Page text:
2000 Introduction to Communication Studies (4 sem. hours). Dr. Curtis Coats
We see up to 5,000 advertisements a day. Do they influence us? A handful of companies own 90% of the media in the world. Should we care? Media messages dominate our identities, our culture, and our political system. Can we cut through the clutter?
This course is designed to engage these questions through an exploration of communication and media theories that think about the production of media texts, the meanings embedded in texts, and the consumption of media texts. Most of us live media-saturated lives. This course will help us better understand our media-saturated lives and equip us to be critical media producers and consumers.
MW 2:45-4 AC 222
2100 History of the Media (4 sem. hours). Dr. Curtis Coats
Why do three f-bombs earn an "R" rating? Why does explicit violence get a PG-13 rating but explicit sex get a R rating? How have filmmakers marketed films to tout their salacious content to sell tickets? How have journalists, film critics and American culture responded to these films?
In this class, we will consider historical theories and methods through an exploration of the "Production Code," a censoring policy that dictated moral norms in films from 1930-1967. In this focused exploration, we will consider how culture influenced the development of American cinema and how American cinema influenced culture. To do this, we will explore film -- its production, its content, its politics of censorship, its marketing, and its place in American culture.
MW 1-2:40 AC 222
2200 Public Rhetoric (4 sem. hours). Dr. Anita DeRouen
Students will study principles and strategies for effective oral communication. The course will emphasize principles and theories of rhetoric, while teaching students methods for researching, organizing, and delivering various forms of public rhetoric. It will also explore ethical, social, and political issues surrounding public address.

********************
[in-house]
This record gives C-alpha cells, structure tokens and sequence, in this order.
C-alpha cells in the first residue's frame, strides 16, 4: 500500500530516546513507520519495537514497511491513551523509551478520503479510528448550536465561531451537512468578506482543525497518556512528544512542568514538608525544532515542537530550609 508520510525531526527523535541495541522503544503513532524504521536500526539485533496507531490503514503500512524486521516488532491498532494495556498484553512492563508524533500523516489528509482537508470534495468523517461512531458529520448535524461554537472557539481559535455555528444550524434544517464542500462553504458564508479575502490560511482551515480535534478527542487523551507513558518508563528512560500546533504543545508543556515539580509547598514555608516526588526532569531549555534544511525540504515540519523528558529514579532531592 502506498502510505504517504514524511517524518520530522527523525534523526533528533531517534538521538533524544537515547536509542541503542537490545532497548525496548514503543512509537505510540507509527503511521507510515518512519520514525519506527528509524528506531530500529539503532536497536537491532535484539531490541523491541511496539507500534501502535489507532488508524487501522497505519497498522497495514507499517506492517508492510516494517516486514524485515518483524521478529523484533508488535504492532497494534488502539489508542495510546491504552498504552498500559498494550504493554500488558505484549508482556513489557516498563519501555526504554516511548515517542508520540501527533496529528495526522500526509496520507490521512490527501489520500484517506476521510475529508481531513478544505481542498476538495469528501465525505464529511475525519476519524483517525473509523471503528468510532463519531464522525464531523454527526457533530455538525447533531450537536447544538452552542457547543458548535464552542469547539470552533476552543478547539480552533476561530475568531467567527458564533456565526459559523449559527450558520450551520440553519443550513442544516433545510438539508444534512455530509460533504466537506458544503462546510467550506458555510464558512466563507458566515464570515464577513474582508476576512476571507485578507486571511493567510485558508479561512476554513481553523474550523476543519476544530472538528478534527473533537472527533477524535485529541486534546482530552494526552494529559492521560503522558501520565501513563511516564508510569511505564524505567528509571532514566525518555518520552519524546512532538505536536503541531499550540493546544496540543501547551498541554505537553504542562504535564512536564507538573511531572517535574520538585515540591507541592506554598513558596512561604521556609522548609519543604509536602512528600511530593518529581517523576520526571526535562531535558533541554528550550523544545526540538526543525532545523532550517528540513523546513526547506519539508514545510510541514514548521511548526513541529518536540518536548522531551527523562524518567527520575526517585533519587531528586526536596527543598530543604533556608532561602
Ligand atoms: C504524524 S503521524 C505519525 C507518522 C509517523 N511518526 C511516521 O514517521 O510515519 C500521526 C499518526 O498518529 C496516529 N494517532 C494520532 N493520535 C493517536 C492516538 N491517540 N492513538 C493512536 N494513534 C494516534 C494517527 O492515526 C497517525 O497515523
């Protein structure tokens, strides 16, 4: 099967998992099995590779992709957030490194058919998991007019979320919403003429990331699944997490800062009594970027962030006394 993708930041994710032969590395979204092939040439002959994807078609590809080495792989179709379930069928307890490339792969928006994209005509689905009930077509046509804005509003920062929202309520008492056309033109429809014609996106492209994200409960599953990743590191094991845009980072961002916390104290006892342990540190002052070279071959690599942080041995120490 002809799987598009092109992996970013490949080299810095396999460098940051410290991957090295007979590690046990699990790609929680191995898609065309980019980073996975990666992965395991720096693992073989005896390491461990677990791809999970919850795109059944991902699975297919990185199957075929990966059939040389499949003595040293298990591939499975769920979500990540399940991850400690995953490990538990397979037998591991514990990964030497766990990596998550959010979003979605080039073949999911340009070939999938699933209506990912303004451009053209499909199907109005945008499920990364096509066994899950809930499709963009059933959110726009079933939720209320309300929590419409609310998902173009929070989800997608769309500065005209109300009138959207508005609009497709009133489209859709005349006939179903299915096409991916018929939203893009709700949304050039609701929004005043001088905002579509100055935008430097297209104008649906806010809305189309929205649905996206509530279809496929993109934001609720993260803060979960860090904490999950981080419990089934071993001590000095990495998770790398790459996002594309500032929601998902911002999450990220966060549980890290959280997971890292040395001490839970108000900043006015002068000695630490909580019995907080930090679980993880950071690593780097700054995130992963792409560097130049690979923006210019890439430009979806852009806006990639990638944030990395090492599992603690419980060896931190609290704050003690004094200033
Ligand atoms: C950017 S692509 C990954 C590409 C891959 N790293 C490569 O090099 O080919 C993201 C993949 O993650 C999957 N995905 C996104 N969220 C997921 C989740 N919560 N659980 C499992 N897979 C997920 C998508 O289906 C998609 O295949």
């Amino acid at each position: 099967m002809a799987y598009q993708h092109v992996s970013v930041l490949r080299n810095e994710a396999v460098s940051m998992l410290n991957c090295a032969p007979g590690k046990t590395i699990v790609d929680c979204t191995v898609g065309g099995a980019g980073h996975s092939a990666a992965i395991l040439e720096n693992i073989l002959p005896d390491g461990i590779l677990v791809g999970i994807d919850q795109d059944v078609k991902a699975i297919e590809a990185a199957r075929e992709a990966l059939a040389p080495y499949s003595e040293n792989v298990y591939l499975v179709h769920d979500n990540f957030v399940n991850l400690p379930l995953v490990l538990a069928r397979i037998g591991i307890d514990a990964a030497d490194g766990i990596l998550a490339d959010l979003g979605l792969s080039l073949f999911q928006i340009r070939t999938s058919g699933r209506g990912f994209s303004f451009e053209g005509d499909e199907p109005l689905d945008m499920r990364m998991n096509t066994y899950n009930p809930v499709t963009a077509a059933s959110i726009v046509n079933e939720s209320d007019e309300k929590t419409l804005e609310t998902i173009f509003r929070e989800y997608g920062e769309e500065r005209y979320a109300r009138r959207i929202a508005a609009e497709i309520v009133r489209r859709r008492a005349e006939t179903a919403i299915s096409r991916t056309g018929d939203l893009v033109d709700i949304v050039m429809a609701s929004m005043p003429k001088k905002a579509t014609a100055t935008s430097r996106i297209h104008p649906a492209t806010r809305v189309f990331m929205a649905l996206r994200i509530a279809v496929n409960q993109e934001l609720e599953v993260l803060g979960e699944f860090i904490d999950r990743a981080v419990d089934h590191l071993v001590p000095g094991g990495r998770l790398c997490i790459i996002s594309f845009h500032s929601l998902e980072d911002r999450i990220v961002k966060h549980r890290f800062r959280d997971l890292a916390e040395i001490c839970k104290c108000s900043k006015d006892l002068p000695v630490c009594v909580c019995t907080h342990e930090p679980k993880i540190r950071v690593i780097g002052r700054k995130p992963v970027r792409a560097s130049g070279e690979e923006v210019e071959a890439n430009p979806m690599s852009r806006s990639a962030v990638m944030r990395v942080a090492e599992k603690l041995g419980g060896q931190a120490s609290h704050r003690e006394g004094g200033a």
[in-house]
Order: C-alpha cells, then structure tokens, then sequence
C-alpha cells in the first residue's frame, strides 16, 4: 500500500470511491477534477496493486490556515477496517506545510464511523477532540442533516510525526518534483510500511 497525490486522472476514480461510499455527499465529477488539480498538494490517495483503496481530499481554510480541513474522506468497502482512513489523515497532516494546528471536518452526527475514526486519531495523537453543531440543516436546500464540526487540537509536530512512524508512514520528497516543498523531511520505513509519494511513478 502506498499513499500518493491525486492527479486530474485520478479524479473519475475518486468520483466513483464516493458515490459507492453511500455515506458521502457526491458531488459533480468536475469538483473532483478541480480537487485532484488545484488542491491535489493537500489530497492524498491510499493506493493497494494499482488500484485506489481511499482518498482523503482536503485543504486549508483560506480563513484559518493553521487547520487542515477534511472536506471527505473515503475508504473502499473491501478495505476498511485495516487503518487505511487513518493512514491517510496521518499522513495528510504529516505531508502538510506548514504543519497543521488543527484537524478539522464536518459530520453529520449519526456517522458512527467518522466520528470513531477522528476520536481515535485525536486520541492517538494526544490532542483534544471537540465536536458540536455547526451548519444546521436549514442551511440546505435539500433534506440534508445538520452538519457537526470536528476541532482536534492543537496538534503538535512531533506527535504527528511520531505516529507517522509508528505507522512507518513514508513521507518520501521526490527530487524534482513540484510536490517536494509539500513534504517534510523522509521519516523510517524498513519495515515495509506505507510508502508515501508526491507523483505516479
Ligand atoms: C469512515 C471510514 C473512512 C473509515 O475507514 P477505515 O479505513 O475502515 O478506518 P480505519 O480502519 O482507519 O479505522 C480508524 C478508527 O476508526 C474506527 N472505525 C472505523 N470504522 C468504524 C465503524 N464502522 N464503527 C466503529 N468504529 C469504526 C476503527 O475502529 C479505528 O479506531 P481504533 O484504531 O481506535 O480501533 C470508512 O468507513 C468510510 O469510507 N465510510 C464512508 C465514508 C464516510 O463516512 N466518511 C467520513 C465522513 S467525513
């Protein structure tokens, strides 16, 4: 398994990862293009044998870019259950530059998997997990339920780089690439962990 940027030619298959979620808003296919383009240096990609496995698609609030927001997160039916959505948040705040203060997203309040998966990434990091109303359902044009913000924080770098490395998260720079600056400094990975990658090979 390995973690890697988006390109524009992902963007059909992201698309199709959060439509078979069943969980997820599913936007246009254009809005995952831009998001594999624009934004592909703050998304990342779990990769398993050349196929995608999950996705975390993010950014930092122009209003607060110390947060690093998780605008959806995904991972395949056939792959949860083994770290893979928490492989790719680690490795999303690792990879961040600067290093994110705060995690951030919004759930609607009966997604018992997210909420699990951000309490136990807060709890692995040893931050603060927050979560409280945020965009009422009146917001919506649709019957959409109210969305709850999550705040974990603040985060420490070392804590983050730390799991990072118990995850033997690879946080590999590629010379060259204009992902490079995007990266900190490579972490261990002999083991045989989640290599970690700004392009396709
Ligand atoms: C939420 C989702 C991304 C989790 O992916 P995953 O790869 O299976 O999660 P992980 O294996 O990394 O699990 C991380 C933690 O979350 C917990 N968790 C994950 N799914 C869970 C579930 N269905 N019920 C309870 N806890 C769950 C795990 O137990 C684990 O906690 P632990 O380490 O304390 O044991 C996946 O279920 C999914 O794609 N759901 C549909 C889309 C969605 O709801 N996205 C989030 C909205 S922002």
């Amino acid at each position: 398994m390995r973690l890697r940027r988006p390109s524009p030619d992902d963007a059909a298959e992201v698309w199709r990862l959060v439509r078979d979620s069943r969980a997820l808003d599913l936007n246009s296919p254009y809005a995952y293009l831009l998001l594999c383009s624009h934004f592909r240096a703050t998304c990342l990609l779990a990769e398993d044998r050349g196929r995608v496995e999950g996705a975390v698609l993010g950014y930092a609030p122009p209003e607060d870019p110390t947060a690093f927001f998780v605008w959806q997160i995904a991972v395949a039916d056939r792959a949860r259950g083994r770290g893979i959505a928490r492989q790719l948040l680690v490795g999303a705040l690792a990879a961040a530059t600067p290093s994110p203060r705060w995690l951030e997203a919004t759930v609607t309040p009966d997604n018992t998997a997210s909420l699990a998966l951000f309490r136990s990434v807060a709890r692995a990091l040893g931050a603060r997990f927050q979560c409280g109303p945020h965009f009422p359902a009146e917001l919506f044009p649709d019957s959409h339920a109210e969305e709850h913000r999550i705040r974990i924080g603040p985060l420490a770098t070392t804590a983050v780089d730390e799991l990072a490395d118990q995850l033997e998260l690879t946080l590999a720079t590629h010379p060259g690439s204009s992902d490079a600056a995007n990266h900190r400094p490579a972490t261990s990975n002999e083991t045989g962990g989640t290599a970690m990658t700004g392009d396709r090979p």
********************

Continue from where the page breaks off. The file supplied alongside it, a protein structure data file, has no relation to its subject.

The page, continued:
TTh 10-11:15 W 12-12:50 AC 222
3000 Modernism, Postmodernism & Film (4 sem. hours). Dr. Anne MacMaster
This course will examine the interaction between the evolving techniques of the medium of film and the innovations in literature that we call modernism and post-modernism. We'll read some of the pivotal works of modernist literature - for example, Kafka's novella The Metamorphosis, T. S. Eliot's poem "The Waste Land" and Faulkner's novel The Sound and the Fury and/or As I Lay Dying, and we'll consider the stylistic innovations of these works alongside the cinematic techniques of films from the same decade - for example, the 1930 film All Quiet on the Western Front. We'll also consider why some works of modernism (Mann's Death in Venice, for instance, or D.H. Lawrence's Women in Love) yield excellent adaptations (such as the 1971 film Death in Venice or the 1969 film Women in Love), while many works of modernism prove un-adaptable. Are there two different kinds of modernism, represented by Mann and Lawrence, on the one hand, and Faulkner and Joyce or Woolf, on the other?
Moving beyond modernism, we'll read works of post-modernism - Kundera's The Unbearable Lightness of Being and/or Rushdie's Midnight's Children - with the goal of comparing and contrasting modernism and postmodernism as two temperaments or frames of mind. Here, too, we'll consider the relation between literature and film: Why do postmodern novels prove more adaptable than modernist ones? And why did the critics love but the author hate the 1988 film The Unbearable Lightness of Being? Depending upon the release date of DVDs and showings in theatres during the spring semester, we'll see and analyze the new film adaptations of Midnight's Children and As I Lay Dying. We'll read five or six novels or novellas and view five or six films, sampling other films and long works as we go.
TTh 1-2:40 AC 218
3100 American Pop Culture (4 sem. hours). Dr. Curtis Coats
A billion people are now on Facebook. If we're all "friends," then why can't we get along? Social institutions (e.g. Presidential campaigns) pay close attention to tweets, hashtags and memes. What does that mean? Ours is a culture of sport, of religion, of entertainment and consumption. How do all of these work together to influence who we are and how we understand each other?
Contemporary America is a society whose cultural identity is heavily impacted by popular culture. Popular culture to one extent or another influences the way we think of ourselves, our values and norms, our goals in life, what we eat, our material culture, our technology, and our ideas of pleasure and desire. It is also one of the major ways that our society interacts with the rest of the world and how the rest of the world defines us. This course gives us a unique opportunity to examine the nature of popular culture and its relationship to American society as well the methods and theories of social science used to interpret it.